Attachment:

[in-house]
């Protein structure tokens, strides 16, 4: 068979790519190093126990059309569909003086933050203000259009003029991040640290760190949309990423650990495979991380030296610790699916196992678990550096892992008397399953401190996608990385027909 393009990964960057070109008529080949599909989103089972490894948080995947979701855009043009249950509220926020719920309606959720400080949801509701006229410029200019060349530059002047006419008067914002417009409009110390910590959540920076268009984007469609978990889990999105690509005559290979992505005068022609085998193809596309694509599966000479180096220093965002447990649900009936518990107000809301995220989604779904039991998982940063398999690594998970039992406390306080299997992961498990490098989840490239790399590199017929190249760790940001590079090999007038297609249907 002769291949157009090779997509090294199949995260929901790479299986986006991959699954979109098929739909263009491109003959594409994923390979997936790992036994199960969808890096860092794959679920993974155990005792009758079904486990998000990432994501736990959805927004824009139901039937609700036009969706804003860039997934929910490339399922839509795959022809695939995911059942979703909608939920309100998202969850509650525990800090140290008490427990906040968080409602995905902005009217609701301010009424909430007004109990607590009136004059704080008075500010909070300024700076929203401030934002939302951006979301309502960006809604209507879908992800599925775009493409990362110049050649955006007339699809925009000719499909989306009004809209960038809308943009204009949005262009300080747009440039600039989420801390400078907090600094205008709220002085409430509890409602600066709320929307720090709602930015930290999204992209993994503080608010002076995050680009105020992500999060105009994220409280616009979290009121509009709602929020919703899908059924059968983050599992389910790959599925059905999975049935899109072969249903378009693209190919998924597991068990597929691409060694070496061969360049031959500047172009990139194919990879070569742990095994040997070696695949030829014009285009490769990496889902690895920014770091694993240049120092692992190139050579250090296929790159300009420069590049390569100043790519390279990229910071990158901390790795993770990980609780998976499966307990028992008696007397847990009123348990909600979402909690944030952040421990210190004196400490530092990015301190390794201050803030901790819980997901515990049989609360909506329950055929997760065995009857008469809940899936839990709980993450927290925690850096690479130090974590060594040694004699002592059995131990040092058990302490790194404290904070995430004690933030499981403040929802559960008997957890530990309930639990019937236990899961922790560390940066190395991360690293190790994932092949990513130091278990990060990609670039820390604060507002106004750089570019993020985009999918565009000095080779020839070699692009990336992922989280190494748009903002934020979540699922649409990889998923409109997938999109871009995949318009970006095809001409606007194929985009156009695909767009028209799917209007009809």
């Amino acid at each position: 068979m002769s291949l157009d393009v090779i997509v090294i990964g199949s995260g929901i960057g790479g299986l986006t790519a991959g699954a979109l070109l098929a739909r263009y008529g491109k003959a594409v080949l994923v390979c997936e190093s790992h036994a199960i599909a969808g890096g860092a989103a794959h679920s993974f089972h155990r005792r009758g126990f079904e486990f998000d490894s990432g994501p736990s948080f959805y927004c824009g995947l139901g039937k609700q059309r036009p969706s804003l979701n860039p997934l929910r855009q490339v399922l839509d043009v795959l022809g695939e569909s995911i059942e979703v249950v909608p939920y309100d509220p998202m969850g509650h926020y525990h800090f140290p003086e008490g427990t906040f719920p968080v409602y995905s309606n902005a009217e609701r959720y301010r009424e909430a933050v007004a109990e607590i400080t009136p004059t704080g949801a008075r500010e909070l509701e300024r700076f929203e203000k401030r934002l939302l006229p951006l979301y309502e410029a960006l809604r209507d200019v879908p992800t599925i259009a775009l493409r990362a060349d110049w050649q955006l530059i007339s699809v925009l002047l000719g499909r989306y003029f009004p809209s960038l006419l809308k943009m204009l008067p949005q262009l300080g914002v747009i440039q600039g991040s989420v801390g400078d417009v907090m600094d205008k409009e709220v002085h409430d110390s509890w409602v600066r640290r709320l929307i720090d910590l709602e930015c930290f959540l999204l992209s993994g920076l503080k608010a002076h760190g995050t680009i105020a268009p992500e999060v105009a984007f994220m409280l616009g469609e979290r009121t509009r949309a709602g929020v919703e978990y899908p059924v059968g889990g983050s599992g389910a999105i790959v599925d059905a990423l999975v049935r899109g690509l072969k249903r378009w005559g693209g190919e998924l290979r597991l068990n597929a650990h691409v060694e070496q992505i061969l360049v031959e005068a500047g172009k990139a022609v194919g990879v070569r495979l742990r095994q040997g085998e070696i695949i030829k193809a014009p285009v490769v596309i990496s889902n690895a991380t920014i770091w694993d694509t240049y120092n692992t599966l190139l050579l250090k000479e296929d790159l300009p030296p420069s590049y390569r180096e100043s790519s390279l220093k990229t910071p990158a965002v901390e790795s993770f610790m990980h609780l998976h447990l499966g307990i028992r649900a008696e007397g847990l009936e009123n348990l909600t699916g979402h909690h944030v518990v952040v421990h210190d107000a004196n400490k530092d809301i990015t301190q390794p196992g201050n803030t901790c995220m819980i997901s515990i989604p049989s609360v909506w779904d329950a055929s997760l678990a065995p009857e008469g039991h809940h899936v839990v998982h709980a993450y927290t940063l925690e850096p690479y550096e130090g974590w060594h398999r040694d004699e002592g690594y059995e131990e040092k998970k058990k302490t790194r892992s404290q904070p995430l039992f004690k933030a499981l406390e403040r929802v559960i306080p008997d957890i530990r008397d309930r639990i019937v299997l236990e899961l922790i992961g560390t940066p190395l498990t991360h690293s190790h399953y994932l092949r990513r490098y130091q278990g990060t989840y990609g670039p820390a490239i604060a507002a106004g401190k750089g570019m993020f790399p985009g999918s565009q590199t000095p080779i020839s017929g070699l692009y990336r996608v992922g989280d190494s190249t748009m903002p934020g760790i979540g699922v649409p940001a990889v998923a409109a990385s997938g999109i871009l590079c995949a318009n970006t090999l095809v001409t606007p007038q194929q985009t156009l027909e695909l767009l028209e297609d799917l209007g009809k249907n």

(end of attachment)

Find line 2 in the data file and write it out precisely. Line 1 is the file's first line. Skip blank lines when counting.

């Protein structure tokens, strides 16, 4: 068979790519190093126990059309569909003086933050203000259009003029991040640290760190949309990423650990495979991380030296610790699916196992678990550096892992008397399953401190996608990385027909 393009990964960057070109008529080949599909989103089972490894948080995947979701855009043009249950509220926020719920309606959720400080949801509701006229410029200019060349530059002047006419008067914002417009409009110390910590959540920076268009984007469609978990889990999105690509005559290979992505005068022609085998193809596309694509599966000479180096220093965002447990649900009936518990107000809301995220989604779904039991998982940063398999690594998970039992406390306080299997992961498990490098989840490239790399590199017929190249760790940001590079090999007038297609249907 002769291949157009090779997509090294199949995260929901790479299986986006991959699954979109098929739909263009491109003959594409994923390979997936790992036994199960969808890096860092794959679920993974155990005792009758079904486990998000990432994501736990959805927004824009139901039937609700036009969706804003860039997934929910490339399922839509795959022809695939995911059942979703909608939920309100998202969850509650525990800090140290008490427990906040968080409602995905902005009217609701301010009424909430007004109990607590009136004059704080008075500010909070300024700076929203401030934002939302951006979301309502960006809604209507879908992800599925775009493409990362110049050649955006007339699809925009000719499909989306009004809209960038809308943009204009949005262009300080747009440039600039989420801390400078907090600094205008709220002085409430509890409602600066709320929307720090709602930015930290999204992209993994503080608010002076995050680009105020992500999060105009994220409280616009979290009121509009709602929020919703899908059924059968983050599992389910790959599925059905999975049935899109072969249903378009693209190919998924597991068990597929691409060694070496061969360049031959500047172009990139194919990879070569742990095994040997070696695949030829014009285009490769990496889902690895920014770091694993240049120092692992190139050579250090296929790159300009420069590049390569100043790519390279990229910071990158901390790795993770990980609780998976499966307990028992008696007397847990009123348990909600979402909690944030952040421990210190004196400490530092990015301190390794201050803030901790819980997901515990049989609360909506329950055929997760065995009857008469809940899936839990709980993450927290925690850096690479130090974590060594040694004699002592059995131990040092058990302490790194404290904070995430004690933030499981403040929802559960008997957890530990309930639990019937236990899961922790560390940066190395991360690293190790994932092949990513130091278990990060990609670039820390604060507002106004750089570019993020985009999918565009000095080779020839070699692009990336992922989280190494748009903002934020979540699922649409990889998923409109997938999109871009995949318009970006095809001409606007194929985009156009695909767009028209799917209007009809």